I love breakfast. I love cooking it. I love eating it, and it’s my favorite meal to eat in a restaurant. Sitting in a warm place, especially a diner, and lingering over an omelet or a waffle, with my New York Times (yes, I still read the printed edition) with somebody filling up my coffee mug is my idea of a good time.
Kenosha has some great places for breakfast, including one iconic location downtown (Franks Diner at 508 58th Street) and one that should be iconic (The Coffee Pot at 4914 7th Avenue). Other favorites of mine include the Gateway Café at 3619 30th Avenue, the Phoenix Family Restaurant at 12440 75th Street, the Marina Garden Family Restaurant at 5001 7th Avenue, Tommy’s Home Run Family Restaurant at 7839 Sheridan Road, Danny’s Café at 6514 Green Bay Road and the Hillcrest Family Restaurant at 6000 75th Street.
Other breakfast locations, none of which I’ve been to, include the Olive Tree Restaurant at 5800 6th Avenue, Choo-Choo Charlie’s Shriner Diner at the Metra station, Nafi’s Springwood Restaurant at 3730 30th Avenue, the McKinley Café at 3200 60th Street and the newly-opened Mad Rooster Café at 11710 75th Street.
Kenosha has lost a few breakfast spots over the past few decades, including Jack’s Cozy Café at 8009 22nd Avenue (a real loss to the city and a late arrival in my life), the Sunshine Restaurant at 3910 75th Street, the Southport Restaurant at 3300 Sheridan Road (current home of La Fogata) and the Stars and Stripes Restaurant (later Miraz) at 7500 Sheridan Road.
In the just-opened category is the KTown Café at 2324 18th Street, which opened Jan. 3 in the space once occupied by the Caléo Coffeehouse and later Grab’s Burger Bar. I tried KTown for the first time mid-morning on a weekday in early-January. The space was warm and inviting, the former especially welcome at the tail-end of a ridiculous January cold snap. The dining room looked basically unchanged from what I remember at Grab’s, although I think the counter-eating area is new. A few black and white photos of old Kenosha buildings decorate the walls. The restrooms, by the way, were clean and nicely-tiled. The café is open every day from 7 a.m. to 3 p.m.
A couple of friendly people seated and served me. Service was prompt, like six minutes between ordering and eating. I point this out, because a current Google review claimed a 58-minute wait for food, which I’m sure is false information. I had the praline pancakes ($8.99) and coffee ($2.75).
The coffee was quite good, and I was pleased to find out when I paid my check that it was from Sheboygan-based Torke Family Coffee Roasters. I buy a lot of Torke, either at Piggly Wiggly or Meijer, and it’s a great Wisconsin product. I know Franks Diner serves it, and I think the Coffee Pot might, as well. I was a little disappointed to see International Delight half and half on the table instead of a real Wisconsin dairy product. The manufacturer claims those little creamers are real half and half, but I’m highly suspicious of any so-called dairy product that doesn’t require refrigeration. What is that stuff? On a subsequent visit, there was real half and half on the table. Somebody must have known I was going to whine about that.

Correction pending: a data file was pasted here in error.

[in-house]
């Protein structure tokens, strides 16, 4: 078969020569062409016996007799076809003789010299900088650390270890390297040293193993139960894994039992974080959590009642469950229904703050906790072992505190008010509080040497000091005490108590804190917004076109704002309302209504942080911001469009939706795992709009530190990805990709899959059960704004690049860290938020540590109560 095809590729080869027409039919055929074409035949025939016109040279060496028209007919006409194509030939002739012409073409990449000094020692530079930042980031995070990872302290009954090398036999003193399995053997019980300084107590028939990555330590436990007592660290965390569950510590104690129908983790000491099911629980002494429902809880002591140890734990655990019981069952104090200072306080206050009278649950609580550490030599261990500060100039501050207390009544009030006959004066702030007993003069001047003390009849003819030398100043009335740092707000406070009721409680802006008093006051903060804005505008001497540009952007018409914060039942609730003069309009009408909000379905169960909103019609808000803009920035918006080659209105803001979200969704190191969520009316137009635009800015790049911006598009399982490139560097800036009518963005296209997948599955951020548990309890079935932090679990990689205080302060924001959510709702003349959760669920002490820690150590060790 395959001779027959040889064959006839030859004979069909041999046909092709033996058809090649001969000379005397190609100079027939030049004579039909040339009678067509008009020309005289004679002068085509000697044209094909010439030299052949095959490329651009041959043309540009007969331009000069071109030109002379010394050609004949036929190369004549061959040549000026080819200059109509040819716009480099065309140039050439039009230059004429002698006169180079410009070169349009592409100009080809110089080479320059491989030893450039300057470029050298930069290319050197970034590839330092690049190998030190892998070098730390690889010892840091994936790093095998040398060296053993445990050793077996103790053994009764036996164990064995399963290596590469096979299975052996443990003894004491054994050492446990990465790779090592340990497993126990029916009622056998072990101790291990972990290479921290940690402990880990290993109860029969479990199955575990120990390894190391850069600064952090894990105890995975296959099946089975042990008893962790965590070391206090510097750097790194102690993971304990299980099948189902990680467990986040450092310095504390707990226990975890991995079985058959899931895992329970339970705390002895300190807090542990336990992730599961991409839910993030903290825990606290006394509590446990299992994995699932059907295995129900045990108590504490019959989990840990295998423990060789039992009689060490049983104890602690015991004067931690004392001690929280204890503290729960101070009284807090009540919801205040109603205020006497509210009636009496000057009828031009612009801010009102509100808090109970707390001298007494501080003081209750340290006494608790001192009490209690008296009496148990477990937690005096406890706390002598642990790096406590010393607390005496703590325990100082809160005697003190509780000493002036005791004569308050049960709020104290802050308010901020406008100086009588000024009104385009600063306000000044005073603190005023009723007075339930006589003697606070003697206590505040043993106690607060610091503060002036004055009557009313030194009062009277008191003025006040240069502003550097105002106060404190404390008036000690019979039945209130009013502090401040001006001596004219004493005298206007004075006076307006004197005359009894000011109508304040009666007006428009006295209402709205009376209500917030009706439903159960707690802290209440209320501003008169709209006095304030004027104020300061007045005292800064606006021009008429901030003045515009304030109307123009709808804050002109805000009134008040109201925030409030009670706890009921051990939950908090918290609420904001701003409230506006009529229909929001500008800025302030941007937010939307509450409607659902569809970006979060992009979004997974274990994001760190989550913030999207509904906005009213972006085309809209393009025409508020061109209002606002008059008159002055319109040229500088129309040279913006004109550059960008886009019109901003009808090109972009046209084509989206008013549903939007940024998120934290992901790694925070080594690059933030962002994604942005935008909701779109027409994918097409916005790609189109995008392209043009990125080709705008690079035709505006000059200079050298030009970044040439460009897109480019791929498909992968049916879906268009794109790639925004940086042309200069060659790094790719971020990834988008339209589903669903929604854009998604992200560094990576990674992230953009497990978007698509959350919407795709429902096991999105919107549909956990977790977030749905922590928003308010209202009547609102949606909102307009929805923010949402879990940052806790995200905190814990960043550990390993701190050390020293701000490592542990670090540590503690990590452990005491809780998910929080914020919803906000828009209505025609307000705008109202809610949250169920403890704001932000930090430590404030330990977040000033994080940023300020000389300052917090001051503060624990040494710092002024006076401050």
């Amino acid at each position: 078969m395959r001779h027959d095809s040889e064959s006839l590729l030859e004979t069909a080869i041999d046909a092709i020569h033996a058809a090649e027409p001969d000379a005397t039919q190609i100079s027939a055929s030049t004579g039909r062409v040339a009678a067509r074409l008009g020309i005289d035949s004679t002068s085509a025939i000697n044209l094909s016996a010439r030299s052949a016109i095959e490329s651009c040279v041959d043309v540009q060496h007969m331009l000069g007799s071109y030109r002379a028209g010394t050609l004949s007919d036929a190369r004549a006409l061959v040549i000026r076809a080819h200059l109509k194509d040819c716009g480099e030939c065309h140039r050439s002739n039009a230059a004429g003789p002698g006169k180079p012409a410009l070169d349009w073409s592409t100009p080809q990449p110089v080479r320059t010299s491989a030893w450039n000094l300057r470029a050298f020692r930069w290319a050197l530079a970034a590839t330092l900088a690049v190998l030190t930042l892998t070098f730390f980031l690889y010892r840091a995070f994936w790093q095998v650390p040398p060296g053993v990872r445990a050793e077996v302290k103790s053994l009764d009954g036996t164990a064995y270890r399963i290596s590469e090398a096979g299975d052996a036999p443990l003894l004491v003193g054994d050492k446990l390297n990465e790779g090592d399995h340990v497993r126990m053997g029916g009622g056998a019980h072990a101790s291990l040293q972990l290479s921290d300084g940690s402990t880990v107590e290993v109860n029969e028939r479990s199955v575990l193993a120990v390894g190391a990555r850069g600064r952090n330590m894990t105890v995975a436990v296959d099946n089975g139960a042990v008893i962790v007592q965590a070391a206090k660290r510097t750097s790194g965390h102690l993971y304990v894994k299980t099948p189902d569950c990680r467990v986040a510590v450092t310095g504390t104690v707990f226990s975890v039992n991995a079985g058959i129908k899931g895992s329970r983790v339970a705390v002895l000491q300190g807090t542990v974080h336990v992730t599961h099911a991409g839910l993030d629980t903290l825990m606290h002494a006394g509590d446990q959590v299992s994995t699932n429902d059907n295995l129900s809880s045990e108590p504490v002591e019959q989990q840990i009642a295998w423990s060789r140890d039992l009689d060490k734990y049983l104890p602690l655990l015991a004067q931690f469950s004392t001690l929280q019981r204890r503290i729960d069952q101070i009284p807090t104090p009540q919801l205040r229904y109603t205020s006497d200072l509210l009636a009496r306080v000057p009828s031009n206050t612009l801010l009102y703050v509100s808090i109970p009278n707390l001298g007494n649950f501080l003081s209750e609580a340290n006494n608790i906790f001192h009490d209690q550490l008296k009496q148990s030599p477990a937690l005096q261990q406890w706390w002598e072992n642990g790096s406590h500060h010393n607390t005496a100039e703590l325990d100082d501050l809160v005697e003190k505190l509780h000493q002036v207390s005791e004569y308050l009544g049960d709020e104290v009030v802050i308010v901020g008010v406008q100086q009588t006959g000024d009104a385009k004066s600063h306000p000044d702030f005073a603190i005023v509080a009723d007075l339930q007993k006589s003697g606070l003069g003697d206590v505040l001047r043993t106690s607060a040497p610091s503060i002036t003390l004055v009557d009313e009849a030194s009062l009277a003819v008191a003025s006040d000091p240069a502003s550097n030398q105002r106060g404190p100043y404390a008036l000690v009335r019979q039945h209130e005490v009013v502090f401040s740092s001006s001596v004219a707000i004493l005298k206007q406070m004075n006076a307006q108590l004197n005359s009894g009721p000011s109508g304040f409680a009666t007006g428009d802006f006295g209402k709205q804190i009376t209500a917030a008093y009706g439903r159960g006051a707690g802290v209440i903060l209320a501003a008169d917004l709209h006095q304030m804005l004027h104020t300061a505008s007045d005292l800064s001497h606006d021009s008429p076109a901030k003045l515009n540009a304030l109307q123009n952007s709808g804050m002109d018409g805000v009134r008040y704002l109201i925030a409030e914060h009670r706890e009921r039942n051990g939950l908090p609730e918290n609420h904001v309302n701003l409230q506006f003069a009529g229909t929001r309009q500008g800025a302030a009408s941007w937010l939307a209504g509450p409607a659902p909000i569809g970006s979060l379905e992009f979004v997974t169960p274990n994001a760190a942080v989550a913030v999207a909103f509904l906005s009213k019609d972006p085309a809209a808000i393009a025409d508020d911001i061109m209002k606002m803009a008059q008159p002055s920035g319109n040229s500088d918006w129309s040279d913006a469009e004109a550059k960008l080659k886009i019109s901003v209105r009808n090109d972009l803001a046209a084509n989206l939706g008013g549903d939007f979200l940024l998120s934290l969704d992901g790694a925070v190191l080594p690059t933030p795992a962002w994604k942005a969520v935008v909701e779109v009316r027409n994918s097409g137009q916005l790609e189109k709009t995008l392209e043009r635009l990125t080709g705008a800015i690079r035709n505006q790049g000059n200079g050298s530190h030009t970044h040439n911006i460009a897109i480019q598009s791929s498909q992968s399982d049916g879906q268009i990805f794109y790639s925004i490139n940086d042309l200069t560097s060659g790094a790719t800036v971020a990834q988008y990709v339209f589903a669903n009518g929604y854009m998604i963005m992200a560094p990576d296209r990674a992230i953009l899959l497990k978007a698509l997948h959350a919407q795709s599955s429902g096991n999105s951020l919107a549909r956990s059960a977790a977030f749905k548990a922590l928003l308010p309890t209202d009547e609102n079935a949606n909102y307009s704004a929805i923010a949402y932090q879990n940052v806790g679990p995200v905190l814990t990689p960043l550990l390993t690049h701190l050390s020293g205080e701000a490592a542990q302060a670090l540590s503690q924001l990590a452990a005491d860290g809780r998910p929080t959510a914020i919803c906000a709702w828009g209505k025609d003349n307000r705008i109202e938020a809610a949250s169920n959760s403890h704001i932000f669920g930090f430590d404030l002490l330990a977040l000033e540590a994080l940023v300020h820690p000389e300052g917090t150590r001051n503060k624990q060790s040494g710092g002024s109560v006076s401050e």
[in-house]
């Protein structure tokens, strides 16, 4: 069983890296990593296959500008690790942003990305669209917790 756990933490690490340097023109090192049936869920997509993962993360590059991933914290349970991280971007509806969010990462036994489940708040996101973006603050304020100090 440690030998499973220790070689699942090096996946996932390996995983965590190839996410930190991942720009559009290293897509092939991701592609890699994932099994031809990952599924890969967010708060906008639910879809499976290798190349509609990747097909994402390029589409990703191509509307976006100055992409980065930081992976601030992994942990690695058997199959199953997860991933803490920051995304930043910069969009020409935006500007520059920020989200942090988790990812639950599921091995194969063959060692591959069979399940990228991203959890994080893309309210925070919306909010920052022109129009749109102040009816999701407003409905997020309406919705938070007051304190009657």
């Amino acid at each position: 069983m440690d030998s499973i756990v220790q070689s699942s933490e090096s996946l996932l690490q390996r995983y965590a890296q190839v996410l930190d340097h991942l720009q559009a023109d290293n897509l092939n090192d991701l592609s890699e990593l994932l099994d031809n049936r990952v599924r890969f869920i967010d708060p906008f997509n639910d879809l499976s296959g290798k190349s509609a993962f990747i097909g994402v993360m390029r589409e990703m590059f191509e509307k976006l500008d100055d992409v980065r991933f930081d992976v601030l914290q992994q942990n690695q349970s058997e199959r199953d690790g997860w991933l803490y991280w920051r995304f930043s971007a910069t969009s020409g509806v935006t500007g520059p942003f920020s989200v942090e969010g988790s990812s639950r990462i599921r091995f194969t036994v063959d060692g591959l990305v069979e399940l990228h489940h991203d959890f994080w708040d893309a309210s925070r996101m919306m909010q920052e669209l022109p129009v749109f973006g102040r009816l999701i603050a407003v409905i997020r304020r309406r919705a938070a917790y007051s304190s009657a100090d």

The pancakes were light, if a little on the doughy side, but good. The caramel syrup, artfully drizzled over the top was good, and the candied pecans were even better. Overall, a good effort with creative touch.
On a second visit, this time on a Saturday and accompanied by my wife, we tried two more dishes. She had the cinnamon rum French toast ($9.49) and a side of bacon ($3.9). The French toast was made from cinnamon bread with some rum in the egg batter. The dish was garnished with the same caramel syrup that I had on the praline pancakes, along with a dollop or two of whipped cream. The French toast was pretty good, and I’d say the creative part of the café’s menu is with its sweet entrées. The bacon was fine, but bacon is bacon, unless it’s Nueske’s.
I had the corned beef hash with eggs over easy and rye toast ($10.99). The hash covered about a third of the plate, with the eggs and a side of hash browns covering the rest. The hash was really good and very well made with nice chunks of corned beef and a nice crisp on the outside. It was also very-nicely seasoned. Well done. The hash browns were good, if unexceptional, and the eggs were fine. The toast was marbled rye, which is always a nice touch.
Based on the two visits, I’d give the KTown Café a solid B+ or A- for breakfast.
Nice place, nice people and solid, if unspectacular, food. Other than the Gateway Café or Nafi’s Springwood Restaurant, both at Washington Road, the KTown Café gives Kenosha’s far north side its first real breakfast place and a good one. While the KTown’s menu is about 70 percent breakfast items, it is open until 3 p.m. with lunch items such as burgers, sandwiches, salads and wraps.